Jackson River Station
Around 1857, the Virginia Central Railroad completed the Jackson River Depot and was the terminus of the railroad for trains and travelers heading west. Travelers had to continue their travels by horseback or stagecoach. They often stayed in the Jackson River Hotel that was located just across the road from the church. The station was also called "Flat Boat Warf" because batteaux boats would bring items needing to go east to the station for shipment on the railroad. The depot was located approximately 200 feet to the east of the church. During the Civil War, the Jackson River Station was an important point in transporting troops from Richmond to the west.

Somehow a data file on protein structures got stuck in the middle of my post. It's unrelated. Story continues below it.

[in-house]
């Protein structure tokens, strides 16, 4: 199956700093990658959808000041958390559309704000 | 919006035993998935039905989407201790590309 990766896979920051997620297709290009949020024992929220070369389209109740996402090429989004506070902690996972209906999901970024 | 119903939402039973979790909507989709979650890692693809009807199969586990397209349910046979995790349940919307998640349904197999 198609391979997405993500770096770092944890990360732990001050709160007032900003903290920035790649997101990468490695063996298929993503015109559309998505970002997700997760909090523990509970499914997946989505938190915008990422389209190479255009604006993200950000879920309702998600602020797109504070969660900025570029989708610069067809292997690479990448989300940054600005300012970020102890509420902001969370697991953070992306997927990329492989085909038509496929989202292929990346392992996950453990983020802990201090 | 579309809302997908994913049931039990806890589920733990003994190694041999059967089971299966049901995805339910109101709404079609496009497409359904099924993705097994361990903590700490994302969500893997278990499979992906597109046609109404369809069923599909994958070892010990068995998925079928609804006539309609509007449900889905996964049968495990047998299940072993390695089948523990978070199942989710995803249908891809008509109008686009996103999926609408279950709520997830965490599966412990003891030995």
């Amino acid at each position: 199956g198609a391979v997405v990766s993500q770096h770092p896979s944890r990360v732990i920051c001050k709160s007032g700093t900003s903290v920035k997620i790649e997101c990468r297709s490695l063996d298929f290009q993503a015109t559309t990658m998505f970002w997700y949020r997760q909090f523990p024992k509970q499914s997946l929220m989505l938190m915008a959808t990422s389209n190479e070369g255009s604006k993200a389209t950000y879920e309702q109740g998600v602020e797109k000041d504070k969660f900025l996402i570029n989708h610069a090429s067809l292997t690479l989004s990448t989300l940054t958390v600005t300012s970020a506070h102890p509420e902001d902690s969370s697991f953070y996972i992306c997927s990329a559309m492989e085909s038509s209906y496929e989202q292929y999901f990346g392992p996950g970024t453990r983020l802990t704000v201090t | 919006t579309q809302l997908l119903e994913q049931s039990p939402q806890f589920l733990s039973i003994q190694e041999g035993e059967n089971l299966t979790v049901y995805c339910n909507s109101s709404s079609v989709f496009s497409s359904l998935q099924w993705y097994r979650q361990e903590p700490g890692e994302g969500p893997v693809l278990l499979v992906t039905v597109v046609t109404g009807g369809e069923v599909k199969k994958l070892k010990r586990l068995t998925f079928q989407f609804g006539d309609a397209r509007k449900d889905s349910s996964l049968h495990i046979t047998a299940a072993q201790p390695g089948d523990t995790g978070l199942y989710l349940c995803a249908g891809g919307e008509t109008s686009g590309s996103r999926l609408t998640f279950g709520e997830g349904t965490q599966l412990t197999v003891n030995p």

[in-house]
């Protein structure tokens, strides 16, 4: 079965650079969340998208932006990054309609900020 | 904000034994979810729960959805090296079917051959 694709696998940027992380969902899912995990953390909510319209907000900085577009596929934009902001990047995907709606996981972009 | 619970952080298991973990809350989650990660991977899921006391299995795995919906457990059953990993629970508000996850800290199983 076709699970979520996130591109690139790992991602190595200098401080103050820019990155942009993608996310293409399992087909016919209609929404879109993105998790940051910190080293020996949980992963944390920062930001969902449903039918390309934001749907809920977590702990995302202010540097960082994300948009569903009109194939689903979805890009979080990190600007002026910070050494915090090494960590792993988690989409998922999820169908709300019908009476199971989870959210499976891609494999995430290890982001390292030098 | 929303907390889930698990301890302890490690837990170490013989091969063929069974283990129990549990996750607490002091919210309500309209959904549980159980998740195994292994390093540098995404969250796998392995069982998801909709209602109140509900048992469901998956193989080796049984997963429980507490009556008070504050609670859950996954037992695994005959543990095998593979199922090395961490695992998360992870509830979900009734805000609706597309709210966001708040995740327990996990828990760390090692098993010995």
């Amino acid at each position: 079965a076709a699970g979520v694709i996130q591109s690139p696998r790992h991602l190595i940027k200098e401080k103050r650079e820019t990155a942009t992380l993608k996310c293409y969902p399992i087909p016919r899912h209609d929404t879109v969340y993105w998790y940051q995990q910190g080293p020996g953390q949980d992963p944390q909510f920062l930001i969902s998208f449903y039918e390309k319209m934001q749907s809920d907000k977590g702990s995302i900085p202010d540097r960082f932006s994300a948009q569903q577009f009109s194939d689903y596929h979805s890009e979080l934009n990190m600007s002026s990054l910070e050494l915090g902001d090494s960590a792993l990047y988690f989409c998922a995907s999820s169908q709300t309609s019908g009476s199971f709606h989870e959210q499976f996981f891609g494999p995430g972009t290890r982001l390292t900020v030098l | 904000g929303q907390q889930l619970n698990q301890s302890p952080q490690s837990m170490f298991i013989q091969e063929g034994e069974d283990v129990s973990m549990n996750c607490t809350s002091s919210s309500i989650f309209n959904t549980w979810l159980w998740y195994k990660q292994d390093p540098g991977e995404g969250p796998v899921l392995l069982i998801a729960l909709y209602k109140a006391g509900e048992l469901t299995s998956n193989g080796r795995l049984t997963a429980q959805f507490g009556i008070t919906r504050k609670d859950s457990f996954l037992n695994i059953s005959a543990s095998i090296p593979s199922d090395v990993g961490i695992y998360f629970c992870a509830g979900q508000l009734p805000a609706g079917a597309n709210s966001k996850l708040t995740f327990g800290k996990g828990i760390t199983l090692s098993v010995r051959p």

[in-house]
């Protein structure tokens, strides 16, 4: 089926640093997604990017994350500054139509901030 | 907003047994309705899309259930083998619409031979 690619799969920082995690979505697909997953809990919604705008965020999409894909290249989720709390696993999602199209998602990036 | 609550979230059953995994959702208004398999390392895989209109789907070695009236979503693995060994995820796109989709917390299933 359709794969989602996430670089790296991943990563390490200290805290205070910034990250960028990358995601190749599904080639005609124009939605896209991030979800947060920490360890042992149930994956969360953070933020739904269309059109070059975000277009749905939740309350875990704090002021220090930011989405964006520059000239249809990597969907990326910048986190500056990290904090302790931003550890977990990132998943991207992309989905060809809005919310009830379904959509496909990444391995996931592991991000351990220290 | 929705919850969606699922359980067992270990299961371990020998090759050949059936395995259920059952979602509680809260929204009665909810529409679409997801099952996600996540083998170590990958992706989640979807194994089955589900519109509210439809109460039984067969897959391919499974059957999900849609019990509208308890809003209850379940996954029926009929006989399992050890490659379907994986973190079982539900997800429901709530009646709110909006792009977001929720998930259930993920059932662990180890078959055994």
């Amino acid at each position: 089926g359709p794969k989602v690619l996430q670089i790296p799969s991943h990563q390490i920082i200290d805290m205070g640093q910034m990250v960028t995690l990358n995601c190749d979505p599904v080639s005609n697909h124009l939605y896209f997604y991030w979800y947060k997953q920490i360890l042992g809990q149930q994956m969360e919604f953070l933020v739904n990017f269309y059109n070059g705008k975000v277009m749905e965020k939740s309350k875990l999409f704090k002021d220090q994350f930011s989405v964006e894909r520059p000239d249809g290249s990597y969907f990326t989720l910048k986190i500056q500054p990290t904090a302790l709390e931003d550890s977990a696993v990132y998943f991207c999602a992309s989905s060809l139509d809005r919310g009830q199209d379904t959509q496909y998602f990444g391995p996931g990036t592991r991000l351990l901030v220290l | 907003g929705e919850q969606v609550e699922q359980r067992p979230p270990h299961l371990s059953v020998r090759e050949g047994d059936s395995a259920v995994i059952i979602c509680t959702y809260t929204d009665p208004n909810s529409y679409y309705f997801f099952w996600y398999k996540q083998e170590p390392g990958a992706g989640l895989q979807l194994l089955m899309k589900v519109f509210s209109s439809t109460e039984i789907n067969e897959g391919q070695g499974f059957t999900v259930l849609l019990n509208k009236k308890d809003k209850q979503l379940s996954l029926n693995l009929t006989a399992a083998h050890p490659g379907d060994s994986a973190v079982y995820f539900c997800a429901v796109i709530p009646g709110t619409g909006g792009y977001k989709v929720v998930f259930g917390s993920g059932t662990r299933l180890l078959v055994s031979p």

Changes to the River and Road
The Jackson River and the Lexington - Covington Turnpike curved it's way along the north side or front of the church. In 1922, the Chesapeake and Ohio Railroad made major improvements to the railyards. In order to enlarge the yard, they diverted the Jackson River to a channel further north and relocated the main rail line from the south side of the church to the north side. The main road was relocated to the south side of the church on the old railbed.
In 2000, a grant from the Virginia Department of Transportation was acquired by AlleghanyCounty for the preservation of the Oakland Presbyterian Church and cemetery, the Low MoorPresbyterian Church, Kim-Stan advisory board, CSX Transportation, and many area businesses and individuals contributed to the preservation of the church and cemetery. Preservation of the church was completed in 2007.